We Must Fight for America on Nov. 8
From the story of a common shepherd comes inspiration to regain our greatness
He was a common, ordinary man — a blue-collar worker of his era.
Still, as a self-employed man and different kind of entrepreneur, he controlled his own destiny.
He was a sheep breeder, but he didn’t have any shepherds working for him. He took care of the common work of shepherding; when he needed a place to graze his sheep, he earned the right to use someone else’s property. He would trade the hard work of harvesting sycamore figs while watching his sheep from atop the trees. He likely moved about the area, following the grazing land for his sheep.
His name was Amos. He was a prophet of God.
This idea might not square with our modern images of success — but God uses common, ordinary people. Amos might be labeled a “minor” prophet. But he was a mighty man of God who:
- Shared the things the Lord had asked him to share — hard things that the people did not want to hear.
- Warned about the judgment of God as people grew more and more unrighteous.
- Spoke with the authority of God — of punishment for people’s iniquities, which God had clearly seen. The Lord had finally grown weary of their lackluster faith.
Relating to Ordinary People
God used an ordinary man to be able to relate to ordinary people. It appears Amos did not fare so well with the wealthy elite of his era. Those men and women were above the prophecy of the Lord, particularly when it came through a common shepherd. (Jeremiah, Isaiah, Daniel, and others seemed to have the same problem.)
In the Book of Amos, we come to the realization that God has a passionate desire and concern for justice. Justice was not some kind of abstract issue with God. It was necessary and relational. Justice allowed people to live together, blending different nationalities and allowing pagans to live with the religious, rich beside the poor, and Jews next to Egyptians.
When justice breaks down relationships, it breeds anger, hostility, and violence between people. Division can lead to the unrighteousness conquering the righteous. In the Book of Amos, we come to the realization that God created the human race to enjoy good relations with Him and with each other. Therefore, if we have injustice it can only breed alienation and division. I believe this grieves God.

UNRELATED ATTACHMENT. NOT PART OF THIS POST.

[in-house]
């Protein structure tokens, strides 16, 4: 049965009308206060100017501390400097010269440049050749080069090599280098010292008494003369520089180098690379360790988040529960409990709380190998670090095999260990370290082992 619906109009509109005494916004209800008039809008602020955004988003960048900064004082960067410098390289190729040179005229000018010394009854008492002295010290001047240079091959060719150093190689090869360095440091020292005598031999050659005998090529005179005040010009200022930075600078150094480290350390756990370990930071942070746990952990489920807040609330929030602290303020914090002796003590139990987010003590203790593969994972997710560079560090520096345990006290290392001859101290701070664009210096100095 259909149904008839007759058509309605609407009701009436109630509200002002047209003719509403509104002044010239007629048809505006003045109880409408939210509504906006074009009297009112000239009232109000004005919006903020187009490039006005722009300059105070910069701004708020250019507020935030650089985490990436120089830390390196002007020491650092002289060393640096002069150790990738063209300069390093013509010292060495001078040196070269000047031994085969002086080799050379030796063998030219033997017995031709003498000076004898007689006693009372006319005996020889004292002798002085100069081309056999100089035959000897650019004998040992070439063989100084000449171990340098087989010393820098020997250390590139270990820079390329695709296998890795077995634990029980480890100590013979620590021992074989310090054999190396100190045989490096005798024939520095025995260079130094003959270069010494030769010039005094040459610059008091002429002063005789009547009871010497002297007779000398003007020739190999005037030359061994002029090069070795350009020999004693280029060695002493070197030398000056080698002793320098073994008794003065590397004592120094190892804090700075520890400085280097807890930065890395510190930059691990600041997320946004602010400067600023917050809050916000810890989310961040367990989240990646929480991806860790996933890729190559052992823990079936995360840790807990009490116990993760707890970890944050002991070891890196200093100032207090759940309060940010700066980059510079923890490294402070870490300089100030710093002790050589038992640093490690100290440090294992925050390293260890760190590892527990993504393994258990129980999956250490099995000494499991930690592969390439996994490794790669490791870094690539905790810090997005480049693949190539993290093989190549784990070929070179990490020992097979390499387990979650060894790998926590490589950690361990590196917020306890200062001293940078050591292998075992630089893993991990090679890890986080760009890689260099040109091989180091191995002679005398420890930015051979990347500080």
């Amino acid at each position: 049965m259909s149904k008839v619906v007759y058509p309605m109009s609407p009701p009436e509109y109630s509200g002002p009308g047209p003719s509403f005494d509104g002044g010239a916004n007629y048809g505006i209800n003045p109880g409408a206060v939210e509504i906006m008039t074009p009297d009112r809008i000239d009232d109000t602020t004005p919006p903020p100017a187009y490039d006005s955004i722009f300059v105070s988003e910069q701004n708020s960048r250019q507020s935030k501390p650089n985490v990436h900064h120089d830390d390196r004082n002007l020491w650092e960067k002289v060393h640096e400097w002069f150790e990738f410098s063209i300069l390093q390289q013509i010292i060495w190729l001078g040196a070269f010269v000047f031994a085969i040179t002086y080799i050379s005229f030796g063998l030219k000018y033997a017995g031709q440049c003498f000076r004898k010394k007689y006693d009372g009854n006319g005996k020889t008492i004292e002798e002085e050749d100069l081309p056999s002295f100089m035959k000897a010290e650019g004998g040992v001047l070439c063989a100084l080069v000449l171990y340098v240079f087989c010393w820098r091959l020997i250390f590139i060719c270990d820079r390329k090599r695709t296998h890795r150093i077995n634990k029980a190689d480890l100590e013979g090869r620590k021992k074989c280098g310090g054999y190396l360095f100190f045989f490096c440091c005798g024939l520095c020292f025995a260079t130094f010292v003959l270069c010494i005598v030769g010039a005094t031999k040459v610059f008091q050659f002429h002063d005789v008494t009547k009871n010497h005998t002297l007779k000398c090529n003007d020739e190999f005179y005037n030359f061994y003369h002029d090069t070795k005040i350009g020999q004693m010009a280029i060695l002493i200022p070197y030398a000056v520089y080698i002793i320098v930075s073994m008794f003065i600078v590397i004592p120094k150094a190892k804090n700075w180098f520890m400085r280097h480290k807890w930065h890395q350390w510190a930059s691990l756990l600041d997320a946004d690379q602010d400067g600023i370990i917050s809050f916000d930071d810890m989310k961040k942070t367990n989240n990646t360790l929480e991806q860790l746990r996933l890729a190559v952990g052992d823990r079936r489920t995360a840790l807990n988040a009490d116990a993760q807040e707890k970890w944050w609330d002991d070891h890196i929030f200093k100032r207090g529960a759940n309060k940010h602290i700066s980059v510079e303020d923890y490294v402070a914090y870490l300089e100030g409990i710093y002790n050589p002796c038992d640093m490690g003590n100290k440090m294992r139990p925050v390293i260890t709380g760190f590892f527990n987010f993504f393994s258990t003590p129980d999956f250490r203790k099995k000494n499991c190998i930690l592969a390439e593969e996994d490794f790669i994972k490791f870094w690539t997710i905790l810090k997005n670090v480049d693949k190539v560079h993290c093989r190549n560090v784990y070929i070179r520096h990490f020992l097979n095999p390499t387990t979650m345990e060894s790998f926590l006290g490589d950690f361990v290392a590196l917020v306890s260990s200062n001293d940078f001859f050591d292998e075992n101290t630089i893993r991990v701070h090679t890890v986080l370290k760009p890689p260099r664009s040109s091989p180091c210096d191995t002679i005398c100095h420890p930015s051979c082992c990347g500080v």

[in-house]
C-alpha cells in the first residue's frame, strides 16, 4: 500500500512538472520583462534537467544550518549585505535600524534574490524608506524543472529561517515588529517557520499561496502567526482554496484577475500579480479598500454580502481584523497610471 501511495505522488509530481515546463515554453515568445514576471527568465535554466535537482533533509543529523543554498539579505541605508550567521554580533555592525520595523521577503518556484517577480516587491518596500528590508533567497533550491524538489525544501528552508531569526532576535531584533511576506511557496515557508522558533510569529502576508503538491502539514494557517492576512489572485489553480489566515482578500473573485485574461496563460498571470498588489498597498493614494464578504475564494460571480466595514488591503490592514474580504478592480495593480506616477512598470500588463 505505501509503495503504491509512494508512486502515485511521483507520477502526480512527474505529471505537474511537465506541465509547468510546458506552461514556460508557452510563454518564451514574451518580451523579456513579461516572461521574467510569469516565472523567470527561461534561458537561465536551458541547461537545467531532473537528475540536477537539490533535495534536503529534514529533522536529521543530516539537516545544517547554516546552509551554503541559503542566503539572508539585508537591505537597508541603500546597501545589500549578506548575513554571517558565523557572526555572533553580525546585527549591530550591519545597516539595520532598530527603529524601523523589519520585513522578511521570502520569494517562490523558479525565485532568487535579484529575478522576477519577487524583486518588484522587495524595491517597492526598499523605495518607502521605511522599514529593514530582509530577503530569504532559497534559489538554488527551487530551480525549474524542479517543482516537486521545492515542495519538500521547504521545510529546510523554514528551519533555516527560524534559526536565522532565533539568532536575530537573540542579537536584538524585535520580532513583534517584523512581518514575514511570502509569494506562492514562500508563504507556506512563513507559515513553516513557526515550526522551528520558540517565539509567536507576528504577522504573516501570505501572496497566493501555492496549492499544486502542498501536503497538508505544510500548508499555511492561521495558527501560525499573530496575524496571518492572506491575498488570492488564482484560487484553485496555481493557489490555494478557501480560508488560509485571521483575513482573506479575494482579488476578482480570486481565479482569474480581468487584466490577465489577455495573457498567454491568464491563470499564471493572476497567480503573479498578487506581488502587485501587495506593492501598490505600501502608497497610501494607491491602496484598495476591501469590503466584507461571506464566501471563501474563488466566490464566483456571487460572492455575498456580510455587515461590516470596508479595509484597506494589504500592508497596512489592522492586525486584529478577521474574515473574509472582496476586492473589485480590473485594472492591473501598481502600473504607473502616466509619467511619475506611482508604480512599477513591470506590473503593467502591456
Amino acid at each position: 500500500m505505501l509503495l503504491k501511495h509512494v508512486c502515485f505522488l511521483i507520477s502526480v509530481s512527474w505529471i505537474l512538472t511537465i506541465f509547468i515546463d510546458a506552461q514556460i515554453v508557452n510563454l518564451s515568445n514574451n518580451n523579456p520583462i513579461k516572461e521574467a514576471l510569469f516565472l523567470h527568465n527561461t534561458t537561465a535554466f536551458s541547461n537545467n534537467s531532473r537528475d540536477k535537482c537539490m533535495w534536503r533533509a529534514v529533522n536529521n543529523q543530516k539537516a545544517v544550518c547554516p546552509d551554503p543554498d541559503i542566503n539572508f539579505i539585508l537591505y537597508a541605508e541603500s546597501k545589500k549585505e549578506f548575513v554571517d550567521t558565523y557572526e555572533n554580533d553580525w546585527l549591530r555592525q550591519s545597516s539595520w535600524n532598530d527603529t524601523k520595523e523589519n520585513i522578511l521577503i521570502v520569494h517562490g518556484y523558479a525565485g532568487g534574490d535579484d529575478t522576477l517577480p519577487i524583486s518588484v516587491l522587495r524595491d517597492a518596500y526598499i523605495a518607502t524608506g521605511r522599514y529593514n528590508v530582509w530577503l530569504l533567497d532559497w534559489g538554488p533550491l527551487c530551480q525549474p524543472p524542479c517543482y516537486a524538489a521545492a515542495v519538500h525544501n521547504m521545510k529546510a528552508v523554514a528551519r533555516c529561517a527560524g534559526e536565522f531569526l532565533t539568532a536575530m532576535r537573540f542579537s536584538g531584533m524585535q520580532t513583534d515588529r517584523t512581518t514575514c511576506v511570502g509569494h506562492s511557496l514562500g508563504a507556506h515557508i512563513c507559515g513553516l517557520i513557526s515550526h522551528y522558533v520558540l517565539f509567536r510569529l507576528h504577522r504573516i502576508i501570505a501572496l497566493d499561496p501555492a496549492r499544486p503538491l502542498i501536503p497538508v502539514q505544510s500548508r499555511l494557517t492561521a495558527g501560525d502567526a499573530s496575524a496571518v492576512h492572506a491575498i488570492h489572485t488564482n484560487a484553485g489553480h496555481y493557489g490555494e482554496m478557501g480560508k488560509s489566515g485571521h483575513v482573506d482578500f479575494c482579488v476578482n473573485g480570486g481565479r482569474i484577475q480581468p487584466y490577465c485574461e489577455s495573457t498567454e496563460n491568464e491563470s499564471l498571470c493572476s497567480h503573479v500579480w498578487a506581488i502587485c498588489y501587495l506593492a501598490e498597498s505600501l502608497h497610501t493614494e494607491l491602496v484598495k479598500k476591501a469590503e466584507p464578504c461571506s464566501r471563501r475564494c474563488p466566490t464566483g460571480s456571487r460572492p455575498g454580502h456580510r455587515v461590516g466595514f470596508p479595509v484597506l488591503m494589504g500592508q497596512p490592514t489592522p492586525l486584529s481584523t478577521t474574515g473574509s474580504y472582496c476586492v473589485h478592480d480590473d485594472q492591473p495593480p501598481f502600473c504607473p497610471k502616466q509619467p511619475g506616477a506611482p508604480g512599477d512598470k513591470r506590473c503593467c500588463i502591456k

Maybe I’m wrong, but it appears as if we have reached a place in our society where the common, ordinary man is of little consequence to the unjust. It would appear that the will of the minority — the elitists of our society — will impose their views on the majority.
The question is whether the will of the majority will simply go unanswered because they can find no positives in their numbers. They have been divided and separated by the elite. They can’t see beyond the small, segregated group into which they have been divided.
I believe conservative Christians feel as if their voice, their vote, and their numbers are of little consequence. But the Book of Amos shows us God desires justice and righteousness. The prophet shows us God has a passionate desire for unity and justice for His people.
We have until Nov. 8 to understand we are all the majority, that we are part of the largest voting bloc in the country.
How could it be that His people have been blinded by the unjust, the unrighteous, and those who seek to divide? Could it be that we have bought into the idea that justice is not necessary in our society? That somehow it has become logical that God would be OK with His people being divided into different nationalities, colors, and social classes? That He thinks it’s fine that the religious can’t live with pagans, rich with the poor, white-collar with blue-collar, or politicians with a common shepherd?
Majority Must Arise
If it is true that the elite have convinced us of such notions, we have until Nov. 8 to understand we are all the majority, that we are part of the largest voting bloc in the country. We must awaken and quickly rise up.
Are you among the 38 million who decided in the last election that division in our country is the will of God? Or that staying home on Election Day was of little consequence? The will of God? No, that was the will of men. Have you watched the news in the last 10 years?
The will of His people, as expressed at the polls, can be the beginning of a trajectory that moves toward what we desire for our lives, as well as for our children, grandchildren, and nation. Only we can take America back. God can use common, ordinary voters like us to speak His justice into being.
Just look at what a single blue-collar man of God meant to this world. Amos spoke to a deaf people because of God’s passion for justice. I know what the 38 million of God’s people who didn’t vote in 2012 can surely do to the depraved forces that desire to fundamentally change God’s America. Sitting at home and remaining silent on Nov. 8 is no more an option than it was for Amos.
Dan Celia is president and CEO of Financial Issues Stewardship Ministries, Inc., and host of the nationally syndicated radio and television program “Financial Issues,” heard daily on more than 600 stations and reaching millions of households on the National Religious Broadcasters Network, BizTV, and Dove-TV.